46 Directive 93/13 [1993] O.J. L95/29 and Directive 93/104 [1993] O.J. L307/18, respectively.

47 Further: S. Weatherill, “Compulsory Notification of Draft Technical Regulations: The Contribution of Directive 83/189 to the Management of the Internal Market” (1996) 16 Y.B.E.L. 129.

48 Case C-226/97 Martinus Lemmens [1998] E.C.R. I-3711, paras. 32-36 of the Judgment.

49 E.g., Case 380/87 Enichem Base [1989] E.C.R. 2491. Also: Case C-235/95 Dumon [1998] E.C.R. I-4531. Cf. Case 174/84 Bulk Oil [1986] E.C.R. 559.

50 Consider the similar position reached by the Court as regards Article 95(4)-(9) of the EC Treaty: Case C-41/93 France v. Commission [1994] E.C.R. I-1829; Case C-319/97 Kortas [1999] E.C.R. I-3143.

51 Case 26/62 van Gend en Loos [1963] E.C.R. 1.

52 Case 41/74 van Duyn [1974] E.C.R. 1337; Case 148/78 Ratti [1979] E.C.R. 1629; Case C-72/95 Kraaijeveld [1996] E.C.R. I-5403; Case C-435/97 World Wildlife Fund v. Autonome Provinz Bozen [1999] E.C.R. I-5613; [2000] 1 C.M.L.R. 149.

53 Note that several Advocates General have used the vocabulary of direct effect to describe the operation of Article 8 of Directive 83/189 within the domestic legal orders, e.g. A.G. Elmer in Case C-194/94 CIA Security v. Signalson [1996] E.C.R. I-2201, paras. 68-69 of the Opinion; A.G. Ruiz-Jarabo Colomer in Case C-13/96 Bic Benelux [1997] E.C.R. I-1753, para. 18 of the Opinion; A.G. Fennelly in Case C-226/97 Martinus Lemmens [1998] E.C.R. I-3711, para. 25 of the Opinion.

54 [1976] O.J. L39/40.

55 [1985] O.J. L372/31.

56 Another example might be Directive 64/221 [1964] O.J. 850/64, [1964] O.J. Special English Edition 117, regulating the Member States’ ability to derogate from the Treaty's free movement of persons provisions on grounds of public policy, public security or public health.

57 Note that Article 28 of the EC Treaty (which Directive 76/768 is designed to supplement) itself appears not to have horizontal effect as against purely private parties whose conduct disrupts the free movement of goods: see further K. Muylle, “Angry Farmers and Passive Policemen: Private Conduct and the Free Movement of Goods” (1998) 23 E.L.Rev. 467 and M. Jarvis, Casenote on Commission v. France (1998) 35 C.M.L.Rev. 1371; cf. Case C-265/95 Commission v. France [1997] E.C.R. I-6959; and compare with the position as regards the horizontal direct effect of the Treaty's free movement of persons provisions, as set out, e.g. in Case C-415/93 Bosman [1995] E.C.R. I-4921 and Case C-281/98 Angonese [2000] E.C.R. I0000 (Judgment of 6 June 2000); [2000] 2 C.M.L.R. 1120. However, a breach of Article 28 by the Member State or other public authority can still be relied upon in a dispute between two individuals, e.g. Case 74/76 Iannelli & Volpi v. Meroni [1977] E.C.R. 557; Case C-315/92 Verband Sozialer Wettbewerb v. Clinique Laboratories [1994] E.C.R. I-317.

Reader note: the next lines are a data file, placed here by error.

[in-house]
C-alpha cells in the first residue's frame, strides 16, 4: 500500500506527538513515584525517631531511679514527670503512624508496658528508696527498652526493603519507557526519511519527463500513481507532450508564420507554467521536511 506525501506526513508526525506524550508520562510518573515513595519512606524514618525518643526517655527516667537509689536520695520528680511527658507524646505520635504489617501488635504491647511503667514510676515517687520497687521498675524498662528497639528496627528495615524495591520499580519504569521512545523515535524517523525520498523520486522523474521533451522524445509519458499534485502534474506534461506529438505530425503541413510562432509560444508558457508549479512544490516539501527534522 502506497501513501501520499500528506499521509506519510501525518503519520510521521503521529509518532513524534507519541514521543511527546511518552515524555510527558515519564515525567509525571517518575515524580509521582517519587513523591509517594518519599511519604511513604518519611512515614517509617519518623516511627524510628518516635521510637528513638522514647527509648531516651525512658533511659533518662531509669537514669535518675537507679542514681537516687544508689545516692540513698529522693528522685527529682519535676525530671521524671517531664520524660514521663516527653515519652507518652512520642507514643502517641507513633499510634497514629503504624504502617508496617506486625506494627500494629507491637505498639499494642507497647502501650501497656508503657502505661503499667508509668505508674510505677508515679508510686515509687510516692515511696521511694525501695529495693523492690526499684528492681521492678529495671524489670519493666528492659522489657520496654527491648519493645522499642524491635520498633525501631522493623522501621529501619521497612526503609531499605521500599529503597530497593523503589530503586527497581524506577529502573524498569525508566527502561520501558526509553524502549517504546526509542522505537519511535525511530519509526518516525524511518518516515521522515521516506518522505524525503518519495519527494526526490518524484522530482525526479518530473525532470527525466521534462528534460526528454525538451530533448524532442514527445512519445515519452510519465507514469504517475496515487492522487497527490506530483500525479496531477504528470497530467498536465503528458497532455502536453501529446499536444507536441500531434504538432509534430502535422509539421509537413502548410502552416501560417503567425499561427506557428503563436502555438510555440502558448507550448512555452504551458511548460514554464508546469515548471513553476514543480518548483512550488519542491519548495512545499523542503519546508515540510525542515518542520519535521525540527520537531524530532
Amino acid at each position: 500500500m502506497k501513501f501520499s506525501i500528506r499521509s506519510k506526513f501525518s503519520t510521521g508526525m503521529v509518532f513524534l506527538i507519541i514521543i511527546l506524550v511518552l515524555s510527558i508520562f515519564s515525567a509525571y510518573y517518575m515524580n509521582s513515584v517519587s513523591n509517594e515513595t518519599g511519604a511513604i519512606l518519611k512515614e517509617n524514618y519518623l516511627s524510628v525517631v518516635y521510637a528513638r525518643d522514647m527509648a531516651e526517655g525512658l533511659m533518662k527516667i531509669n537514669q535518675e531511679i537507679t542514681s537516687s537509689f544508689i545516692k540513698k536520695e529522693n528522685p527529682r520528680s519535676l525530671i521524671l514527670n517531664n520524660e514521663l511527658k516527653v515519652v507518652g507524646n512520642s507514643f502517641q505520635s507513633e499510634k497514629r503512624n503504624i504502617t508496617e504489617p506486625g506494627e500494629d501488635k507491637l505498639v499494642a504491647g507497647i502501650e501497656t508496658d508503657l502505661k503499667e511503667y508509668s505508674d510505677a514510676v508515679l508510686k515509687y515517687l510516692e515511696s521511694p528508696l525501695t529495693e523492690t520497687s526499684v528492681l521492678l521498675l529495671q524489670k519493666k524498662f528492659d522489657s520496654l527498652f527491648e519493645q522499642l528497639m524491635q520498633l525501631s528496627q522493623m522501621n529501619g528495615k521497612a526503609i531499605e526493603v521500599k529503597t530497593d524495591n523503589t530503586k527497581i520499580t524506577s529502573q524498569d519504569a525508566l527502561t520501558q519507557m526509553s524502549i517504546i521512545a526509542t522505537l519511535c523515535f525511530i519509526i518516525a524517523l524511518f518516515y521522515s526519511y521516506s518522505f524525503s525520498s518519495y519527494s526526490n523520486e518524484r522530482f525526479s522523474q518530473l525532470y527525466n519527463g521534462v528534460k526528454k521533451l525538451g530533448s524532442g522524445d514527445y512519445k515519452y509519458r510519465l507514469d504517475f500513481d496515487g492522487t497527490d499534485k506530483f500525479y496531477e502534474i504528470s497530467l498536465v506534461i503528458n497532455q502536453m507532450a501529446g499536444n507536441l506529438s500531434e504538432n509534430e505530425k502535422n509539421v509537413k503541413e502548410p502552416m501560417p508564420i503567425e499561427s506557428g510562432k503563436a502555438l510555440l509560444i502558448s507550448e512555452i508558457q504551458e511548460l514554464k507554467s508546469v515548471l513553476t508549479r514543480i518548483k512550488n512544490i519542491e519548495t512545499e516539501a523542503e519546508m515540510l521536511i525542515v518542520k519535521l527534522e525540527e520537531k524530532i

58 [1971] O.J. L185/5.

59 Case 103/88 Fratelli Costanzo [1989] E.C.R. 1839.

60 [1985] O.J. L175/40.

61 Case C-435/97 World Wildlife Fund v. Autonome Provinz Bozen [1999] E.C.R. I-5613; [2000] 1 C.M.L.R. 149. Also: Case C-72/95 Kraaijeveld [1996] E.C.R. I-5403. There appears to be some debate about whether the intended beneficiaries of measures such as the Environmental Impact Assessment Directive should properly be seen as enjoying “rights” enforceable through the legal process, or merely “interests” which are sufficient to confer standing to challenge another party's conduct before the courts, e.g. C. Hilson and T. Downes, “Making Sense of Rights: Community Rights in EC Law” (1999) 24 E.L.Rev. 121; C. Boch, “The Iroquois at the Kirchberg; Or, Some Naïve Remarks on the Status and Relevance of Direct Effect” in Usher, J. (ed.), The State of the European Union: Structure, Enlargement and Economic Union (Harlow 2000)Google Scholar.

62 This view seems to be supported by Editorial Comments, “The Incidental Effect of Directives” (1999) 24 E.L.Rev. 1.

63 Cf. A.G. Jacobs in Unilever Italia v. Central Foods, paras. 101 and 112 of the Opinion delivered on 27 January 2000 (Judgment pending), highlighting the injustice of holding the private individual responsible for a breach by the Member State of its substantive Community law duties, even more so than of its mere administrative obligations.

64 [1977] O.J. L61/26.

65 Case C-472/93 Spano v. Fiat [1995] E.C.R. I-4321. Also: Case C-192/94 El Corte Inglés [1996] E.C.R. I-1281; Case C-97/96 Daihatsu Deutschland [1997] E.C.R. I-6843; Case C-215/97 Bellone v. Yokohama [1998] E.C.R. I-2191.